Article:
Junior producer Pinnacle Gas Resources Inc., which explores for coalbed methane (CBM) across the Rocky Mountains, is going private in an all-cash transaction by an investor group led by Scotia Waterous (USA) Inc. and members of Pinnacle's management team. The investor group agreed to pay 34 cents/share for Pinnacle, or around $11 million. Once the merger is completed, the common stock of the Sheridan, WY-based company would no longer be publicly traded. Founded in 2003, Pinnacle holds CBM acreage in the Powder River Basin in northeastern Wyoming and southern Montana, as well as in the Green River Basin in southern Wyoming.

The Federal Energy Regulatory Commission issued a favorable environmental review of Tennessee Gas Pipeline's proposed expansion of its system to provide customers in the Northeast with diversified supplies, including newly accessed Appalachian Basin and Marcellus Shale gas. The project calls for Tennessee to install approximately 127.4 miles of 30-inch diameter pipeline loop in seven segments in northeastern Pennsylvania and northern New Jersey, along with 55,058 hp of additional compression [CP09-444]. The expansion would increase Tennessee's capacity to the Northeast by approximately 350,000 Dth/d, according to the environmental assessment. Tennessee, a pipeline subsidiary of El Paso Corp., said it expects to begin construction in the second half of this year, assuming it receives a certificate from the Commission. It has targeted the expansion for operation by November 2011. The pipeline has signed a binding precedent agreement with shipper Equitable Energy LLC for all of the firm capacity to be created by the project.

Sen. John Barrasso (R-WY) introduced legislation that would block the Securities and Exchange Commission's (SEC) new requirement that companies disclose the impacts of climate change on their businesses. The legislation would seek to thwart the new requirement, which the SEC approved in January, for companies to publicly disclose the impact of climate change on their businesses, including the effects of new regulations and/or legislation they face in the United States or overseas and potential economic and physical risks. "For years the SEC missed all of the clues about Bernie Madoff's Ponzi scheme," Barrasso said, referring to the disgraced New York City financier. "In the aftermath of this historic failure, it's clear that the SEC should focus on its core mission of protecting American investors and maintaining fair markets. Instead, the SEC now wants to devote time and resources to climate change. This is absurd." The SEC's action would require the agency to conduct "burdensome and expensive climate analysis," he said.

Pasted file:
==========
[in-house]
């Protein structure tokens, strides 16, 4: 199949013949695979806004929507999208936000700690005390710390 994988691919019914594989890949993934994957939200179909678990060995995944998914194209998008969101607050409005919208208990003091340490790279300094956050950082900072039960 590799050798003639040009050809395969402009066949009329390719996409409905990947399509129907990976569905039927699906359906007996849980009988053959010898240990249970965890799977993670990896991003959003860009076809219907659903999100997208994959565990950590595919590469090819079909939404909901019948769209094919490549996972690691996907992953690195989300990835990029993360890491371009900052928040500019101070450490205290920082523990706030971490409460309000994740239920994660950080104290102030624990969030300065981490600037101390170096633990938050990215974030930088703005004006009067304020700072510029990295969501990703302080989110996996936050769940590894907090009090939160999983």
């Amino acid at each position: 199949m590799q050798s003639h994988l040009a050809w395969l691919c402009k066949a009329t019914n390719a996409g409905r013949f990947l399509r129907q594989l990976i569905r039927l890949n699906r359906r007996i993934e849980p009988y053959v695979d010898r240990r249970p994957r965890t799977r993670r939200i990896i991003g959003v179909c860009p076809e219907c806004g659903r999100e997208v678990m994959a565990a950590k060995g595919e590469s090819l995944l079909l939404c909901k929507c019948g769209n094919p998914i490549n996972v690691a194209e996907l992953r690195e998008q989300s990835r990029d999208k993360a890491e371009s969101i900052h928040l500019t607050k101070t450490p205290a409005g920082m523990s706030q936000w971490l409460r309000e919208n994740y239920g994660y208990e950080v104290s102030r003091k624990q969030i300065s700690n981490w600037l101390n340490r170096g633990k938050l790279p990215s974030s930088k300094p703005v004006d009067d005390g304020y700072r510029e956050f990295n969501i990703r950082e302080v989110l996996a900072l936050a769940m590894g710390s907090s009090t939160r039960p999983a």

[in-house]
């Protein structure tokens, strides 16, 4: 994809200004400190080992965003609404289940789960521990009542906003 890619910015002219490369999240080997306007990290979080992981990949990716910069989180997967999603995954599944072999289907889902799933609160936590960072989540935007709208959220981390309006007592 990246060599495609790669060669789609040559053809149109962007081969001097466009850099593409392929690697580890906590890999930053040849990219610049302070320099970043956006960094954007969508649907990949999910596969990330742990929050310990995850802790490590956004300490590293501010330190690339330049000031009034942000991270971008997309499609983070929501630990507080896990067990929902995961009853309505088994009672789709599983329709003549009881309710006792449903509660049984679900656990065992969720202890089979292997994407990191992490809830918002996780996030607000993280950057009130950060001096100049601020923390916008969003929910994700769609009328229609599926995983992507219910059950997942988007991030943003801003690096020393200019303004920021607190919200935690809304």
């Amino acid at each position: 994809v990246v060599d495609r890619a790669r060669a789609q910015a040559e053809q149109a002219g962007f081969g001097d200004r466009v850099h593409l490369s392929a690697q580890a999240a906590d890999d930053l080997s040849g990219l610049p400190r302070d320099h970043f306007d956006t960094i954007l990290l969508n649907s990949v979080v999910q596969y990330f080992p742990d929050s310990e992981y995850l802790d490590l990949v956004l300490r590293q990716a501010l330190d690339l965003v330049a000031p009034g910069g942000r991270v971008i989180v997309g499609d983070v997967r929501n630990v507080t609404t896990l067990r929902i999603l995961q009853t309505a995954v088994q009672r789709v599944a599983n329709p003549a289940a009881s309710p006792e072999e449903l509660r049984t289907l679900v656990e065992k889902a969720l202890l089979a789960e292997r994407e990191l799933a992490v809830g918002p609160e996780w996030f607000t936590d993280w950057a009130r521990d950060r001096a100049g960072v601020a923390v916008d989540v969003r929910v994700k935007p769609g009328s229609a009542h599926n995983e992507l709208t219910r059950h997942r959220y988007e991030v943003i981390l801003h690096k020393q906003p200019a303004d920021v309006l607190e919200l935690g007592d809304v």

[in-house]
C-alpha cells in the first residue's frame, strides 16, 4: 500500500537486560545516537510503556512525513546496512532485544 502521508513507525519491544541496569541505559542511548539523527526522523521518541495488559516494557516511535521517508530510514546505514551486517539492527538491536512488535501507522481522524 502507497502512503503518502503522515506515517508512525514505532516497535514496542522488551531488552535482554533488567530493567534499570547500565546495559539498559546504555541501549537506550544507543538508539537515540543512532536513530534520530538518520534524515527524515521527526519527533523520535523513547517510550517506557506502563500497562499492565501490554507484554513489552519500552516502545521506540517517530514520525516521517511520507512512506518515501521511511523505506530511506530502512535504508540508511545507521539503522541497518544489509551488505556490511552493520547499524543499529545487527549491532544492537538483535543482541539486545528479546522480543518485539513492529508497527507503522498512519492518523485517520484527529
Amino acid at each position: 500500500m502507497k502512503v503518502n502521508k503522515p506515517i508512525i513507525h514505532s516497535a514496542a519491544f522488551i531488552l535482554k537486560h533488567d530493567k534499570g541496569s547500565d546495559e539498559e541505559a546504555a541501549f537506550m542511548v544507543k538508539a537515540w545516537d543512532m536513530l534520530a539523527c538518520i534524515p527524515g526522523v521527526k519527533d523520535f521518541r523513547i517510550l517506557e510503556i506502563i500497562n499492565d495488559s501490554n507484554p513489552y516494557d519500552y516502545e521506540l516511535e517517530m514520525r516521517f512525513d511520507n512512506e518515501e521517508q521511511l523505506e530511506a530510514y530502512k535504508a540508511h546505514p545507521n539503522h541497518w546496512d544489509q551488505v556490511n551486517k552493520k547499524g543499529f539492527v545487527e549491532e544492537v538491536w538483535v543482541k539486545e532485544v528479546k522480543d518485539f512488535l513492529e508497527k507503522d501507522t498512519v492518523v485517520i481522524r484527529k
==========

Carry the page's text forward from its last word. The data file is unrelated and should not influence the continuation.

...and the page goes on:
Earnings associated with the completion of more than $2 billion in capital investments in its ONEOK Partners unit, which were begun in 2006, helped to drive ONEOK Inc.'s earnings 37% higher in 4Q2009, though ONEOK Partners reported a 5.3% decline in the same period, the Tulsa-based company said. The ONEOK Partners projects, announced in 2006, included the Arbuckle Pipeline, the Piceance Lateral Pipeline and the Denver-Julesburg Basin Lateral Pipeline in the company's natural gas liquids (NGL) business, and the Guardian Pipeline expansion and extension, the Grasslands natural gas processing facility and expansion of the Viking Pipeline in the natural gas business. ONEOK Partners said it has has identified another $300-500 million of growth projects it might invest in annually through 2015, depending on market needs and producer commitments, according to CEO John Gibson.

The Consumer Federation of America (CFA) unveiled a research report that concludes 20-30% reductions in energy consumption are possible nationally from an aggressive national energy efficiency policy. The report was a joint effort between CFA and the Virginia Citizens Consumer Council. They said the report has significance for Virginia and more widely nationally where half of the 50 states now have some policy pushing energy efficiency measures for homes and businesses. CFA said the detailed state-by-state savings "show efficiency can create jobs, reduce energy waste and reduce the overall cost of climate and energy legislation for consumers."

Steel tubular manufacturer TMK IPSCO said it's setting up a manufacturing facility to produce threaded pipe for Marcellus Shale infrastructure. The facility will be near Youngstown, OH, which has seen its fortunes decline with the weakening of America's steel industry. "As a company, we go where our customers need us and the Brookfield, OH, facility is in direct response to the growing need for infrastructure within the Marcellus Shale and for full-service premium and API [American Petroleum Institute] threading field service and threaded accessories to be located in close proximity to our customers' well sites," said TMK IPSCO CEO Vicki Avril. The facility, which should begin operations during the second quarter, will have an annual capacity of up to 100,000 tons of threaded pipe. The Brookfield site is approximately 40 miles northwest of TMK IPSCO's steel mill in Koppel, PA.